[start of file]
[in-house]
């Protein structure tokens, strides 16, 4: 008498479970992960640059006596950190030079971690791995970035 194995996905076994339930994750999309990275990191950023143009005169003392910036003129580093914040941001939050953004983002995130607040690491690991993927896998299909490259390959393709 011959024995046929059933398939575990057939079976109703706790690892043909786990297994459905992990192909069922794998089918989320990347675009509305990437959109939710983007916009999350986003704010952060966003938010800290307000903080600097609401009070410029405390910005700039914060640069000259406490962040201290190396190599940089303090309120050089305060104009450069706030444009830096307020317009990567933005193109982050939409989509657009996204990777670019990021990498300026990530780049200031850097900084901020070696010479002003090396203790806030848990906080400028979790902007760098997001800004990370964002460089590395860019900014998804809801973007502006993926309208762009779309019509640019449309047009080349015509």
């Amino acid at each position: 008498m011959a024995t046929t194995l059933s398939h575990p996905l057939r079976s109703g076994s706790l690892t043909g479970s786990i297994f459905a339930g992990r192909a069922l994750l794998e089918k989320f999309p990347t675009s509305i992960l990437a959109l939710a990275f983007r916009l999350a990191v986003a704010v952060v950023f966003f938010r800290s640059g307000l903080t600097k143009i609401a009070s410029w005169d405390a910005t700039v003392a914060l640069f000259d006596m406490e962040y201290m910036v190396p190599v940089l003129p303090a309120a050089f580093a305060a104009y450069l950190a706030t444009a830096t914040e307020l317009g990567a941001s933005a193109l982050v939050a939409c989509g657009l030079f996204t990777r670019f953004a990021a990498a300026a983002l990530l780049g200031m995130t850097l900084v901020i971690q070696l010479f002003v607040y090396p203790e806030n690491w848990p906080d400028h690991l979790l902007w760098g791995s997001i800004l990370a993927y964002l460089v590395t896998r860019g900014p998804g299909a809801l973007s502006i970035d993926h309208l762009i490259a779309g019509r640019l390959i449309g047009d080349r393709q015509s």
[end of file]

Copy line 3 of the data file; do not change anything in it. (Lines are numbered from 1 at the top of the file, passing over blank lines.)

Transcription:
């Amino acid at each position: 008498m011959a024995t046929t194995l059933s398939h575990p996905l057939r079976s109703g076994s706790l690892t043909g479970s786990i297994f459905a339930g992990r192909a069922l994750l794998e089918k989320f999309p990347t675009s509305i992960l990437a959109l939710a990275f983007r916009l999350a990191v986003a704010v952060v950023f966003f938010r800290s640059g307000l903080t600097k143009i609401a009070s410029w005169d405390a910005t700039v003392a914060l640069f000259d006596m406490e962040y201290m910036v190396p190599v940089l003129p303090a309120a050089f580093a305060a104009y450069l950190a706030t444009a830096t914040e307020l317009g990567a941001s933005a193109l982050v939050a939409c989509g657009l030079f996204t990777r670019f953004a990021a990498a300026a983002l990530l780049g200031m995130t850097l900084v901020i971690q070696l010479f002003v607040y090396p203790e806030n690491w848990p906080d400028h690991l979790l902007w760098g791995s997001i800004l990370a993927y964002l460089v590395t896998r860019g900014p998804g299909a809801l973007s502006i970035d993926h309208l762009i490259a779309g019509r640019l390959i449309g047009d080349r393709q015509s």